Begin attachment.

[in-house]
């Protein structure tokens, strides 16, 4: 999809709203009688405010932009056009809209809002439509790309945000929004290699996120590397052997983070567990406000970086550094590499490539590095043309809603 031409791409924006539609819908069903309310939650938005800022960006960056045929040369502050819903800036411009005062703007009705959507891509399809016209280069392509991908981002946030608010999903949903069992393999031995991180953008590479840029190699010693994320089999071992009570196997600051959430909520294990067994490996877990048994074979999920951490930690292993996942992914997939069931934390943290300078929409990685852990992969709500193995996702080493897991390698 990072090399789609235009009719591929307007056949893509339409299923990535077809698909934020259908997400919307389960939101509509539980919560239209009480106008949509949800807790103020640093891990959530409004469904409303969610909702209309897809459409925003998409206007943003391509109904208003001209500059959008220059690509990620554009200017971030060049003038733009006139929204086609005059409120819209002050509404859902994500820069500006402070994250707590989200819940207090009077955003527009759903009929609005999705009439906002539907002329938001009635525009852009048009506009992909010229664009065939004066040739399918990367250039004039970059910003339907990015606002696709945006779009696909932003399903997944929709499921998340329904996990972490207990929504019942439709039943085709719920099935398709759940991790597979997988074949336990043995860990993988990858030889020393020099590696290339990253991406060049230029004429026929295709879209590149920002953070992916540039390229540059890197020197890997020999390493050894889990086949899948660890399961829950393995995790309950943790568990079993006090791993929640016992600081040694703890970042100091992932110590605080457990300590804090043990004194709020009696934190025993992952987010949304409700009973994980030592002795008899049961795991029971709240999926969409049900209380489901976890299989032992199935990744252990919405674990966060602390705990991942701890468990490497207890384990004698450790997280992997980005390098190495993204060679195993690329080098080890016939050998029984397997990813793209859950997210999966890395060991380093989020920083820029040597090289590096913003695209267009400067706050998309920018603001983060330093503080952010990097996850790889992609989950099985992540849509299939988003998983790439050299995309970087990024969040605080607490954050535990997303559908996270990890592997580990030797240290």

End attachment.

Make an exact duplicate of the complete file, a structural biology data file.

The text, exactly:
[in-house]
């Protein structure tokens, strides 16, 4: 999809709203009688405010932009056009809209809002439509790309945000929004290699996120590397052997983070567990406000970086550094590499490539590095043309809603 031409791409924006539609819908069903309310939650938005800022960006960056045929040369502050819903800036411009005062703007009705959507891509399809016209280069392509991908981002946030608010999903949903069992393999031995991180953008590479840029190699010693994320089999071992009570196997600051959430909520294990067994490996877990048994074979999920951490930690292993996942992914997939069931934390943290300078929409990685852990992969709500193995996702080493897991390698 990072090399789609235009009719591929307007056949893509339409299923990535077809698909934020259908997400919307389960939101509509539980919560239209009480106008949509949800807790103020640093891990959530409004469904409303969610909702209309897809459409925003998409206007943003391509109904208003001209500059959008220059690509990620554009200017971030060049003038733009006139929204086609005059409120819209002050509404859902994500820069500006402070994250707590989200819940207090009077955003527009759903009929609005999705009439906002539907002329938001009635525009852009048009506009992909010229664009065939004066040739399918990367250039004039970059910003339907990015606002696709945006779009696909932003399903997944929709499921998340329904996990972490207990929504019942439709039943085709719920099935398709759940991790597979997988074949336990043995860990993988990858030889020393020099590696290339990253991406060049230029004429026929295709879209590149920002953070992916540039390229540059890197020197890997020999390493050894889990086949899948660890399961829950393995995790309950943790568990079993006090791993929640016992600081040694703890970042100091992932110590605080457990300590804090043990004194709020009696934190025993992952987010949304409700009973994980030592002795008899049961795991029971709240999926969409049900209380489901976890299989032992199935990744252990919405674990966060602390705990991942701890468990490497207890384990004698450790997280992997980005390098190495993204060679195993690329080098080890016939050998029984397997990813793209859950997210999966890395060991380093989020920083820029040597090289590096913003695209267009400067706050998309920018603001983060330093503080952010990097996850790889992609989950099985992540849509299939988003998983790439050299995309970087990024969040605080607490954050535990997303559908996270990890592997580990030797240290």